The night that Armagh announced their return to the top flight of the Allianz Football League by demolishing Dublin at Croke Park, Oisín McConville wondered if it was a false dawn.
“Lots of times we thought, ‘we’re back’,” said the 2002 All-Ireland winner at the time. “Lots of times we thought we could compete with anyone and then we’d get the mother and father of a good hiding.”
Five games later, and with Kieran McGeeney's side chasing a league final place this weekend, McConville is confident enough to say that, yes, this Armagh team is indeed the real deal.
If they beat Donegal on Sunday – in a dress rehearsal for their Ulster quarter-final tie on April 24th – and Mayo fail to beat Kildare, then Armagh will be through to their first Division One final since McConville was a winner himself in 2005.
"I think Armagh now are really, really competitive," said McConville, Armagh's under-20 manager at the launch of the Eirgrid All-Ireland Under-20 Football Championship. "I don't think there will be anyone who can go out and think, 'we'll steamroller Armagh'.
“For players, management, supporters, anyone who has any affiliation to Armagh, that’s a nice place to be in considering where we have been since probably 2007, 2008.
“It feels as if it’s sustainable now as well and that makes a difference. The biggest thing for me was that I know Armagh can play the way they did against Dublin.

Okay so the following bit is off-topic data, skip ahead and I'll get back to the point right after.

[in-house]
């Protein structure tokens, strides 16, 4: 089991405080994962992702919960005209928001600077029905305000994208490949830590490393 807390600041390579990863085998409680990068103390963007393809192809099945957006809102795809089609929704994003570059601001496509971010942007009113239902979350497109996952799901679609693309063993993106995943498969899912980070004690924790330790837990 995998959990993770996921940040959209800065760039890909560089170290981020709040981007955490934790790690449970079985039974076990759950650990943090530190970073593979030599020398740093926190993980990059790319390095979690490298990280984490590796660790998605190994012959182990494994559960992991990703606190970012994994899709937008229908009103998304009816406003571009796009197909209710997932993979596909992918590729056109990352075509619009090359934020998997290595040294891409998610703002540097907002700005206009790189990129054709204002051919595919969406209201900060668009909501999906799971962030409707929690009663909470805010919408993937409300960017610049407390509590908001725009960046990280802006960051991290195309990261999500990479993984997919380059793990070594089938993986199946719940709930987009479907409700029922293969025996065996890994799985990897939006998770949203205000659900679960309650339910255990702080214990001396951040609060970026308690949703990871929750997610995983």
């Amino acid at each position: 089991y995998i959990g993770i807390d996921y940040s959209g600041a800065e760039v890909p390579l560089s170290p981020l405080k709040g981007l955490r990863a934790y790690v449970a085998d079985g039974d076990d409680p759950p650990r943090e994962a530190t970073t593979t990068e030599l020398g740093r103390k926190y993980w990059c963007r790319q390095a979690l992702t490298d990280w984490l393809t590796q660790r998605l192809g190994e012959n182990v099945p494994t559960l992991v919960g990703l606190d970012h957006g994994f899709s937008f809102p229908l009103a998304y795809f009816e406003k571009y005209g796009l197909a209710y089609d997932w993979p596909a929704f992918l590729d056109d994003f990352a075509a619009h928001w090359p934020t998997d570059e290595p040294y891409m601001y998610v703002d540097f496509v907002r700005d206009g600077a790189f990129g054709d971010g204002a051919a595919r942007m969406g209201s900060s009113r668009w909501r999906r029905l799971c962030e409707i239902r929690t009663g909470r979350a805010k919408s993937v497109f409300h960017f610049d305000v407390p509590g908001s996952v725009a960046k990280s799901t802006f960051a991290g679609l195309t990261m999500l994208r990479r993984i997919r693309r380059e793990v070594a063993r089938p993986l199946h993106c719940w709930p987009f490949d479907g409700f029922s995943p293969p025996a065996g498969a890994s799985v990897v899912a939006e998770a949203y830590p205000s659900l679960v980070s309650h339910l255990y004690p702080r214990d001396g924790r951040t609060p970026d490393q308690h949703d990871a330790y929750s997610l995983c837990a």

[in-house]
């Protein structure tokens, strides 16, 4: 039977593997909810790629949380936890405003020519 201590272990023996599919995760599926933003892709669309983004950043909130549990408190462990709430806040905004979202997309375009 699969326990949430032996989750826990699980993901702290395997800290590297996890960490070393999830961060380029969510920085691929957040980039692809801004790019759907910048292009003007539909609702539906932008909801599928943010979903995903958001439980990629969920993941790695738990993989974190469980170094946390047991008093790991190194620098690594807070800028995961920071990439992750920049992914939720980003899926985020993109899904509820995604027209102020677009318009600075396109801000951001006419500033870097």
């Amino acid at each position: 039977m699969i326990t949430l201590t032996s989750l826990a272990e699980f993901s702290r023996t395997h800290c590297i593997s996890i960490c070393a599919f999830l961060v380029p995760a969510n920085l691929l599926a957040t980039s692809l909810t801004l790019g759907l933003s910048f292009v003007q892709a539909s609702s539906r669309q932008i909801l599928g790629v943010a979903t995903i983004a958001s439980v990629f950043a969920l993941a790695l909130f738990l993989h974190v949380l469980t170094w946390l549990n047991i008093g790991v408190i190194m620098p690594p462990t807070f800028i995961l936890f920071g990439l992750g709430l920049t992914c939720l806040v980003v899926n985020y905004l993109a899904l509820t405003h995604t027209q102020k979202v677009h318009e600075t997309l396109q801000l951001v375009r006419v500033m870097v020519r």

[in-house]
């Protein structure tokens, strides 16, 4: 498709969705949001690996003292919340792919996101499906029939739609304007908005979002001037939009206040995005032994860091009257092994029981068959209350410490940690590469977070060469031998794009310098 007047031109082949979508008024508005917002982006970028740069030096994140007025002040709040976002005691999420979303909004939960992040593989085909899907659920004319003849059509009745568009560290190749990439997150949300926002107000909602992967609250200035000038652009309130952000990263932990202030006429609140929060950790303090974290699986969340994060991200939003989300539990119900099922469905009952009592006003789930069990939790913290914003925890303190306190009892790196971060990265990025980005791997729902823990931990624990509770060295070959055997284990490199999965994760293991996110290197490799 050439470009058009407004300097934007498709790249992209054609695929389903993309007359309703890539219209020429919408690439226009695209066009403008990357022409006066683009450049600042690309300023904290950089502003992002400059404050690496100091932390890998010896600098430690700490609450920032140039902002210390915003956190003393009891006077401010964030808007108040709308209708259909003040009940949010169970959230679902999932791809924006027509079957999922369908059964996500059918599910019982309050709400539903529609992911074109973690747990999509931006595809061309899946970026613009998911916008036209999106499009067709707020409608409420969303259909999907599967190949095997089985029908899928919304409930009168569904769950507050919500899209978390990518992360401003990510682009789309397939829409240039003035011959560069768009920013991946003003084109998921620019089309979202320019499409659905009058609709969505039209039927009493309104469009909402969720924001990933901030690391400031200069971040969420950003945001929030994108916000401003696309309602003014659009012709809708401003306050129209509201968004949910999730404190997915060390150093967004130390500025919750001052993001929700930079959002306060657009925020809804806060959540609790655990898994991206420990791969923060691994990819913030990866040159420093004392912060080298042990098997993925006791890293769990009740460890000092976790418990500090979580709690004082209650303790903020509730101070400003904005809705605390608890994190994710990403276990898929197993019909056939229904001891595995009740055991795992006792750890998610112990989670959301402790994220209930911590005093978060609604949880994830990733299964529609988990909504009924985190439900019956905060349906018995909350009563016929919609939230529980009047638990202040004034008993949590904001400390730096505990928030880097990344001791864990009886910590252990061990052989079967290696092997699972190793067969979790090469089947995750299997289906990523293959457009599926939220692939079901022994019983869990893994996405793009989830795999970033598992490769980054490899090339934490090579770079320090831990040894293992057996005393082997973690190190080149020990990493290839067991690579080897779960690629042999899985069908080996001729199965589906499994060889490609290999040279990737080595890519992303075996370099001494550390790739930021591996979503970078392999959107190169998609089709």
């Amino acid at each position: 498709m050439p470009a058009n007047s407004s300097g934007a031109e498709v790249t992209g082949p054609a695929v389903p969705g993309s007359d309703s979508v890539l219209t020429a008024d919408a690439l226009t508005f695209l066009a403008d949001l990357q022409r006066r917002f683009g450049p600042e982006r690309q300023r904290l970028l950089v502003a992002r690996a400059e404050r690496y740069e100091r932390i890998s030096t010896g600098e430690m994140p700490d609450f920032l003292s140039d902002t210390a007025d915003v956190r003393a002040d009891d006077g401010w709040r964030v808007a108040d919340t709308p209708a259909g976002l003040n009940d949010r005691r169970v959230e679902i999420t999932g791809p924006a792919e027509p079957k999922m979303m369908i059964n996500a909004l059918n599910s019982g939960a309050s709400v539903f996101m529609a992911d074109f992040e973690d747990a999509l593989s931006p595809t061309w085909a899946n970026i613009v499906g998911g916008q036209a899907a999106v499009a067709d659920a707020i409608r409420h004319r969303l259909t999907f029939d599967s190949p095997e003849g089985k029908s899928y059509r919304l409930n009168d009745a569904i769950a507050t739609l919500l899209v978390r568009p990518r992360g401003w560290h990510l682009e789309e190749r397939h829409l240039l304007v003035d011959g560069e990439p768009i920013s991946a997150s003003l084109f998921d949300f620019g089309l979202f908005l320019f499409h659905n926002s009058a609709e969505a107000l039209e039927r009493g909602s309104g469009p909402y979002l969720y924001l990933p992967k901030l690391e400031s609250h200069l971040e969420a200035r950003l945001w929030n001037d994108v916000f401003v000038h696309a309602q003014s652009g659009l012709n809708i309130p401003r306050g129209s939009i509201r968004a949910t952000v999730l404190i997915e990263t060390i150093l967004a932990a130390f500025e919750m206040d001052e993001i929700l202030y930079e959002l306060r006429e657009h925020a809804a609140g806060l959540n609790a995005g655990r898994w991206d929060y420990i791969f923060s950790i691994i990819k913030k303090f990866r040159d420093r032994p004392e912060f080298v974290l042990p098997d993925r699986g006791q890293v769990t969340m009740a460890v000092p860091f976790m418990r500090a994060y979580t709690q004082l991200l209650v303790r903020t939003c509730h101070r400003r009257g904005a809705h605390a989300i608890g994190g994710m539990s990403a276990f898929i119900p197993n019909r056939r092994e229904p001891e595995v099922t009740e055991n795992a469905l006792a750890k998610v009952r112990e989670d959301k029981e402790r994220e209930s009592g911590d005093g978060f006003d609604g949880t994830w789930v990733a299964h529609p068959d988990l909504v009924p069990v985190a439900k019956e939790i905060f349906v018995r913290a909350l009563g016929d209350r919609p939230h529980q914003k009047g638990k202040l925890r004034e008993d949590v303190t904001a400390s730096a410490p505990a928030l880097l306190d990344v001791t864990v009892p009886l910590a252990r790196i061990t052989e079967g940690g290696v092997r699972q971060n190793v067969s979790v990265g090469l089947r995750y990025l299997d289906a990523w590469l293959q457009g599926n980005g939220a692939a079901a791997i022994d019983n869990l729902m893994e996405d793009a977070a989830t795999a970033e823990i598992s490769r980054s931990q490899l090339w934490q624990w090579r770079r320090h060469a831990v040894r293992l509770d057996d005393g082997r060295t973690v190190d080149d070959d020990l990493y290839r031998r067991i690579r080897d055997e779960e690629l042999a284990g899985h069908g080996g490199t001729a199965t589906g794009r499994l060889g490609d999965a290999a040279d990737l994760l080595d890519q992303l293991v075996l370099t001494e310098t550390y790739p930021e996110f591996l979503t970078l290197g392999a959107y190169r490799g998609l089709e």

“But I wasn’t sure if they could play the way they played against Tyrone. Now I know Tyrone might have been a little bit off it but there was very little room for manoeuvre that day in the Athletic Grounds, and Armagh managed to do that.
“That was something they hadn’t been able to do in the past, and that’s why Armagh’s record in Ulster had been so bad.
“Having the ability to play football two different ways, and to pass those two challenges initially, was a real sign that this was sustainable, it’s here to stay.
“That’s the biggest thing for me, that there seems to be something building and there’s a bit of stuff in the background that would encourage you or make you believe it isn’t a false dawn.”
The next two guaranteed games, both against Donegal, will offer up even more information about Armagh. Sunday’s tie is in Letterkenny while next month’s championship encounter will be in Ballybofey.
“This weekend’s game is in Letterkenny and it is not in Letterkenny by chance,” claimed McConville. “It is in Letterkenny because Donegal do not want Armagh to have the opportunity to play in Ballybofey before the championship and if you are Donegal, you can understand that. It seems a normal enough move.
“Even though we have progressed, I still don’t think we are at the stage where we can pick and choose what games we want to win. For Armagh to push on this weekend and try to possibly make the league final, that should still be the way to go.”